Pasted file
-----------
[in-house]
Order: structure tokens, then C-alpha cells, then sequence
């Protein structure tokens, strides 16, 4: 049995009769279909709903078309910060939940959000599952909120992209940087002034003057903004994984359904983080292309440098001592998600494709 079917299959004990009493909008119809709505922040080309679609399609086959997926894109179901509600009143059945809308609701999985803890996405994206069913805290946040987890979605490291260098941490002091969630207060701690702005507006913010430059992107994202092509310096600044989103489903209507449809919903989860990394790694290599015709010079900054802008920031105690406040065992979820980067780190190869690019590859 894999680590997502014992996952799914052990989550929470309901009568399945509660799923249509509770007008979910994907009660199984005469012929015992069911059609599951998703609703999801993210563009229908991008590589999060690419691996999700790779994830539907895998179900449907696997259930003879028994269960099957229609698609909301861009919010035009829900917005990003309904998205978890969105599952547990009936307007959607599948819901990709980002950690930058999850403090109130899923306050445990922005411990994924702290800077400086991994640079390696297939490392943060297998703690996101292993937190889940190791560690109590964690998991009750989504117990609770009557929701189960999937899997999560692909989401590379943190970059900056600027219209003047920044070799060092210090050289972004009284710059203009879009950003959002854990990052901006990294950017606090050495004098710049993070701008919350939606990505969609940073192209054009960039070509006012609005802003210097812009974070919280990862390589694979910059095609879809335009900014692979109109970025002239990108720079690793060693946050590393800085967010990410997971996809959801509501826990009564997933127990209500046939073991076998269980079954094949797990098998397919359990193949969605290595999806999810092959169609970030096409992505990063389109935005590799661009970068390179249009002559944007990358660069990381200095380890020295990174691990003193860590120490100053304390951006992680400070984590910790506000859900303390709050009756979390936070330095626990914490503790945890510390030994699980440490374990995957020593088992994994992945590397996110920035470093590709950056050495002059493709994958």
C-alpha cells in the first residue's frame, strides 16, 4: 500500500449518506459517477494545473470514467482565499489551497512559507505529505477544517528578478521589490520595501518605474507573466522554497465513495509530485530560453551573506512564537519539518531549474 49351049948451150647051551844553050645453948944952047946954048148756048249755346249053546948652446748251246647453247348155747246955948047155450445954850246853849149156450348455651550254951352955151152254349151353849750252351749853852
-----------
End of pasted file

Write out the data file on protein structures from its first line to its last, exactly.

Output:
[in-house]
Order: structure tokens, then C-alpha cells, then sequence
């Protein structure tokens, strides 16, 4: 049995009769279909709903078309910060939940959000599952909120992209940087002034003057903004994984359904983080292309440098001592998600494709 079917299959004990009493909008119809709505922040080309679609399609086959997926894109179901509600009143059945809308609701999985803890996405994206069913805290946040987890979605490291260098941490002091969630207060701690702005507006913010430059992107994202092509310096600044989103489903209507449809919903989860990394790694290599015709010079900054802008920031105690406040065992979820980067780190190869690019590859 894999680590997502014992996952799914052990989550929470309901009568399945509660799923249509509770007008979910994907009660199984005469012929015992069911059609599951998703609703999801993210563009229908991008590589999060690419691996999700790779994830539907895998179900449907696997259930003879028994269960099957229609698609909301861009919010035009829900917005990003309904998205978890969105599952547990009936307007959607599948819901990709980002950690930058999850403090109130899923306050445990922005411990994924702290800077400086991994640079390696297939490392943060297998703690996101292993937190889940190791560690109590964690998991009750989504117990609770009557929701189960999937899997999560692909989401590379943190970059900056600027219209003047920044070799060092210090050289972004009284710059203009879009950003959002854990990052901006990294950017606090050495004098710049993070701008919350939606990505969609940073192209054009960039070509006012609005802003210097812009974070919280990862390589694979910059095609879809335009900014692979109109970025002239990108720079690793060693946050590393800085967010990410997971996809959801509501826990009564997933127990209500046939073991076998269980079954094949797990098998397919359990193949969605290595999806999810092959169609970030096409992505990063389109935005590799661009970068390179249009002559944007990358660069990381200095380890020295990174691990003193860590120490100053304390951006992680400070984590910790506000859900303390709050009756979390936070330095626990914490503790945890510390030994699980440490374990995957020593088992994994992945590397996110920035470093590709950056050495002059493709994958």
C-alpha cells in the first residue's frame, strides 16, 4: 500500500449518506459517477494545473470514467482565499489551497512559507505529505477544517528578478521589490520595501518605474507573466522554497465513495509530485530560453551573506512564537519539518531549474 49351049948451150647051551844553050645453948944952047946954048148756048249755346249053546948652446748251246647453247348155747246955948047155450445954850246853849149156450348455651550254951352955151152254349151353849750252351749853852